In conclusion, Iran is not much like Germany. Iran does not own the same military tradition as Germany, nor the same quality academies and theoreticians, nor the same quality armament developers and strategists, nor the same popualtion devoted to national pride. Make no mistake, Iranians love their country, but they are not naive about the character of their government, and there is no professional corps on which to build a first-rate Army. Iran has a navy, to the same degree that I could claims to be a personal friend of President Bush - it’s possible, but it would take a great stretch of definitions to make it true in any substantive sense. And all you need to know about Iran’s Air Force, is to understand that Iranian pilots average less than fifty hours in the air every year, and none have what we could call salient experience in ACM. This means that the most likely deployment of any WMD by Iran would be via a terorist cell, which explains the continued cultivation of contact between Iran and a number of international terrorist organizations. While the ramifications of such a possibility are chilling (as one example, all NW protocols include stringent permissive release requirements, which would have to be abrogated for a terrorist group to use them), it also suggests that the threshold conditions for a decision to give NW to a terrorist group must be high, and it is unlikely in the extreme that a single person would be allowed such authority by themselves. This means that if Intelligence can confirm the existence not only of enriched materials, but an actual weapon, then the West will have a minimum amount of time to decide on a functional response before that weapon is likely to be used. There is also the clear signal sent more than once by all ‘relevant parties’, that the use of a Nuclear Weapon on certain targets, be it Tel Aviv, Washington, London, or some other target which implies a Teheran connection, that the result would cost Iran far more than it gains. Given the locations of suspected nuclear sites, they would be difficult to attack, but ironically their position in relation to mountains, and being far from towns, would create a comparatively low risk of collateral casualties if a Western nation were to deliver a nuclear reprisal, and Iran has certainly been made aware of that fact.


MFG said...

I don't know...

I had always hoped that a 911 wouldn't happen because the people who would attempt such a thing would refrain due to the overwhelming military response to follow.

Yet 911 happened.

I think we're dealing with people who have lost their rationality and that nothing can be put beyond them.

Certainly no rational person would nuke Tel Aviv or New York, since a rational person would understand that even if the White House were occupied by weakling Democrats, that a nuclear reprisal would surely follow.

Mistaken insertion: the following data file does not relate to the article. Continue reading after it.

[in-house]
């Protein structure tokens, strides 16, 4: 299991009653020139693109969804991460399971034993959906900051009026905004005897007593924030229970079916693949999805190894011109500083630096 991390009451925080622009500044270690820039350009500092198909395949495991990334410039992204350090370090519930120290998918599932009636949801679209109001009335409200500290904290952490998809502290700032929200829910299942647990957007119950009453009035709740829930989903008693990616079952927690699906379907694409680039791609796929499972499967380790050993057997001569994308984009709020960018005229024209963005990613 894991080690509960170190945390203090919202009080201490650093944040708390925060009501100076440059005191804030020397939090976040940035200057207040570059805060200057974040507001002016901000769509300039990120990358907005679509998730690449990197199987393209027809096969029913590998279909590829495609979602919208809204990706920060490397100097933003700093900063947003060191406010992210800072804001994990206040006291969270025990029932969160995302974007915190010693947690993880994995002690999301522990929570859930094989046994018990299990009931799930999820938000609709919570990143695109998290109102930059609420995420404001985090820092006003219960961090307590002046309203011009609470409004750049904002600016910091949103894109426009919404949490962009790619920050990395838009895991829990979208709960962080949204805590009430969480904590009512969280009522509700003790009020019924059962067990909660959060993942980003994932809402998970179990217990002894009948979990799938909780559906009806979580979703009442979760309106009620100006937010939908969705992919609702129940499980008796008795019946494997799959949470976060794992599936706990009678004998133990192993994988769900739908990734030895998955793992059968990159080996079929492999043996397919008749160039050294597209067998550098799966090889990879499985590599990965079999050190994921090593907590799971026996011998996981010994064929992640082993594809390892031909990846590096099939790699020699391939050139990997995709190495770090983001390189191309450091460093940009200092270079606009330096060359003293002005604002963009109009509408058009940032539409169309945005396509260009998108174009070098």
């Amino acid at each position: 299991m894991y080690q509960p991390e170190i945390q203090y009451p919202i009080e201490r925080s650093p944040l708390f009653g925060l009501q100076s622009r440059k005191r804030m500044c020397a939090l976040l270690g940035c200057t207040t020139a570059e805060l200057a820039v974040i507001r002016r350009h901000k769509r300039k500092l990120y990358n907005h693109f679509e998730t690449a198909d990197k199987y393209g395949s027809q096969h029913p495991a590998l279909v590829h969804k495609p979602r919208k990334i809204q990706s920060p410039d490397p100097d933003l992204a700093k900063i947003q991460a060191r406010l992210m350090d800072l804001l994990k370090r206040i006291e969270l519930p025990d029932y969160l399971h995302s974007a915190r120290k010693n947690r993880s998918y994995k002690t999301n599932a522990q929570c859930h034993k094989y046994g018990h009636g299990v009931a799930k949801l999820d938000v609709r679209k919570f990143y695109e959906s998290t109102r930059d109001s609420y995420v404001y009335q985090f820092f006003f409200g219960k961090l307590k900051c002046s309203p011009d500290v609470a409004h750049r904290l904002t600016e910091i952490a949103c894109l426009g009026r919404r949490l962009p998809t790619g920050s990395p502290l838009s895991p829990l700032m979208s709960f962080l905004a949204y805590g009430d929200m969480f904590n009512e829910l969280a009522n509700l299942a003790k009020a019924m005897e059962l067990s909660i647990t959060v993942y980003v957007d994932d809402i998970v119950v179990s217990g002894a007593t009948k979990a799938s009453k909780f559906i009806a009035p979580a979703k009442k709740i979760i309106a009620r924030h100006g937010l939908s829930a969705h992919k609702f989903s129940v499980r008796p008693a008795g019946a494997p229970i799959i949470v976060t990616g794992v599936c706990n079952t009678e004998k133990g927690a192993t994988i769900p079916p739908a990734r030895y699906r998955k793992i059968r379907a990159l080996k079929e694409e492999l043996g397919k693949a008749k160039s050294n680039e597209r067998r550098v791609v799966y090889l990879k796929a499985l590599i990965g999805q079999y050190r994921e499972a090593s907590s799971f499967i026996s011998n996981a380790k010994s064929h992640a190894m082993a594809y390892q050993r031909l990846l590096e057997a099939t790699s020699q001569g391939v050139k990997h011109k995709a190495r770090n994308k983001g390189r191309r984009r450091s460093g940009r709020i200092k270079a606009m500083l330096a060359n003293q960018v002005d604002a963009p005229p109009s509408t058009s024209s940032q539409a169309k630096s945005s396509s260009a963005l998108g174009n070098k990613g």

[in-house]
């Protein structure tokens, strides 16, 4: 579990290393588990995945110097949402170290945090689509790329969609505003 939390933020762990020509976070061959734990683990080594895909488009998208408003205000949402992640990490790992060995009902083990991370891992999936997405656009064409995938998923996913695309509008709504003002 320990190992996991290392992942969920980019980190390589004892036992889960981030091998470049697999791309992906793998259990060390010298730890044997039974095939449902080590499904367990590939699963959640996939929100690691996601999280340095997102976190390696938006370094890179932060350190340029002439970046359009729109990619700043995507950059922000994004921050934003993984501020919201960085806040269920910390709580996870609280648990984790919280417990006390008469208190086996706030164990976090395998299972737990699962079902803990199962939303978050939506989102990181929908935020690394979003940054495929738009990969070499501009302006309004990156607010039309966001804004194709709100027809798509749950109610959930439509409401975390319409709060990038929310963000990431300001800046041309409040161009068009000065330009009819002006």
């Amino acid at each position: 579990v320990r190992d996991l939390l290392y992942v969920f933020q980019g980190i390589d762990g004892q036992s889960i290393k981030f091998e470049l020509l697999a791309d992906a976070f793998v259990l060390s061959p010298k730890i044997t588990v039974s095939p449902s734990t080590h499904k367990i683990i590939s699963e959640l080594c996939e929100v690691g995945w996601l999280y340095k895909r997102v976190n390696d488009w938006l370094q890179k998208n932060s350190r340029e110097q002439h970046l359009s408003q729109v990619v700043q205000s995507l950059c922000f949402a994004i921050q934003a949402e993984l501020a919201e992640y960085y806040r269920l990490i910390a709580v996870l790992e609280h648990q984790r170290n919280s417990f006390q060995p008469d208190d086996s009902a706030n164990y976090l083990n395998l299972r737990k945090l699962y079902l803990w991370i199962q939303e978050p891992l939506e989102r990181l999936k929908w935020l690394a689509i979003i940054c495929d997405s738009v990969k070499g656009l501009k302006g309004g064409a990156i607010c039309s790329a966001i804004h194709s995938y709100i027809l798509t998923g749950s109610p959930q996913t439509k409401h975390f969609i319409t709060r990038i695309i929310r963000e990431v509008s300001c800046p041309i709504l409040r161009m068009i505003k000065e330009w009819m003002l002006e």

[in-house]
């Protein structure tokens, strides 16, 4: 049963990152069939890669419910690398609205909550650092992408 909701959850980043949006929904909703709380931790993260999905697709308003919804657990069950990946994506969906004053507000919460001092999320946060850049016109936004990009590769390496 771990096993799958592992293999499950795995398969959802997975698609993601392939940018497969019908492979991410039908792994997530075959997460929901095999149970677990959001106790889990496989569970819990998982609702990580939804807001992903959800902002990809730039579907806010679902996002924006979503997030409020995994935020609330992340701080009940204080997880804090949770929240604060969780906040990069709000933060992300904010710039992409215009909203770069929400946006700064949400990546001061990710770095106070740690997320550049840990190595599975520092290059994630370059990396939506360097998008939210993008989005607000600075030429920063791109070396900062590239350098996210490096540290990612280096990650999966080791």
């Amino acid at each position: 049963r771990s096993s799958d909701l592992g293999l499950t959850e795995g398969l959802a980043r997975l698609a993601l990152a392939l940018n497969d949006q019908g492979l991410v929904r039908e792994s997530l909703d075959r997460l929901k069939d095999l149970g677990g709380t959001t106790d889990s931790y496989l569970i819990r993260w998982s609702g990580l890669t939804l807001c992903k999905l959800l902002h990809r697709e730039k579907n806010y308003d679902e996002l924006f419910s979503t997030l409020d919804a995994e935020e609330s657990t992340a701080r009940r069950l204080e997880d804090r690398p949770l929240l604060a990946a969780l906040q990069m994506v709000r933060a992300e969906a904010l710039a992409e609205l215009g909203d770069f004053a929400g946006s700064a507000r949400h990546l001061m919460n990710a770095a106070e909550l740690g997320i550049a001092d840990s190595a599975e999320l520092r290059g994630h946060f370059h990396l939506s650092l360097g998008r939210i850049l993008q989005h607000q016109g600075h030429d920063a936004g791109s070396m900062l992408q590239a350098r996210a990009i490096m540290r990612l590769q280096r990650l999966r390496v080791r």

But these people are not rational.

I think within 15 years, tops, we're definitely going to see a war or a terrorist attack where nuclear weapons are used.

Please God let me be wrong...

MFG said...

I think the most likely course of events with Iran will be talk, talk, talk, etc etc etc with absolutely nothing being accomplished.

Followed by a mushroom cloud

Followed by our retaliation

Poster X said...

I have to agree with MFG.

Your analysis is spot-on ... but only if you assume rational actors are involved.

I fear that the Iranian Mullahs and the puppets they control are not quite as rational as you give them credit for being.

I'm not convinced that reprisals even enter into their considerations.

MAD worked with Russia; I'm afraid MAD might just make some of these nutballs smile - knowing their guaranteed a quick trip to thier 72 virgins.

(Side note: is it just me - or would you really not prefer virgins at all? I'm thinking the Dallas Cowboy Cheerleaders would be better. Then again, I don't wear a turban and ride camels. So no accounting for taste.)

By the way, Polipundit is now an arid wasteland.

See how I tied that in with the camels? Arid? Wasteland? Camels? Nice, huh?

Jeanette said...


Now take off your political hat and put on your Christian hat and tell me how you interpret Ezekiel I think chapters 33-34. It appears Iraq will be involved in a war with Israel with allies from many other countries including Russia and the usual suspects in the Mid-East, not counting Iraq (probably because Iraq will be preserving the new Babylon but not really know that's the reason, if I make any sense at all. IOW it's not going to participate because it's not in God's plan to do so yet.)

Looking at it from that perspective what do you think?

RFA said...

A few years ago I saw a documentary by Christian Amanpour about the youth of Iran. It was all about the Islamification of the country and how much they didn't like it.

They wanted western clothes and satellite TV and Rock music. They discussed the hard line of the Mullahs and the risks people were taking to live like 21st century humans and let go the ancient ideologies that were keeping their county poor, their people oppressed and afraid to speak out on the issues that were affecting their own lives.

It seems this documentary got burned or stashed in a vault somewhere but, it would sure go along way in explaining the other side of Iranian society in todays world.

Ms. Amanpour has come down on the side of the lefties in the past couple of years. I wonder if she would like to retract the documentary now.

Mark L. said...

I'd say our options in Iran now boild down to two choices:

1. Create an Iranian equivalent of the Northern Alliance, preferably, in Hormuz, or failing that on the Afghan border, and assist them in toppling the current regime.

2. Wait until they get a WMD, and pop off a nuke somewhere (preferably Paris, but more likely Tel Aviv. Glass over Iran in retaliation. Look at the rest of the world and tell them when we say we will not tolerate the use of nuclear weapons we mean it. Ask if anyone else wishes to try their luck. Smile.

I am a bad enough Christian that I kinda favor (2), but I think option (1) would be best over the long haul.

DIRTY BIRD said...

This hitler was a vegetarian and gun control freak and drug addic and a animal lover and a supporter of big goverment HITLER WAS A LIBERALwujni

owl said...

mfg said..."I don't know" and I say ditto. Not a clue and glad I do not have the responsibility for millions.

My gut reaction is hit them....but then I wonder why that nut has practically begged us to do that? Have you ever seen anything even remotely equal to the way he has begged to be attacked?

Just glad I can pass this problem. Will say a prayer for President Bush and all that work to protect us.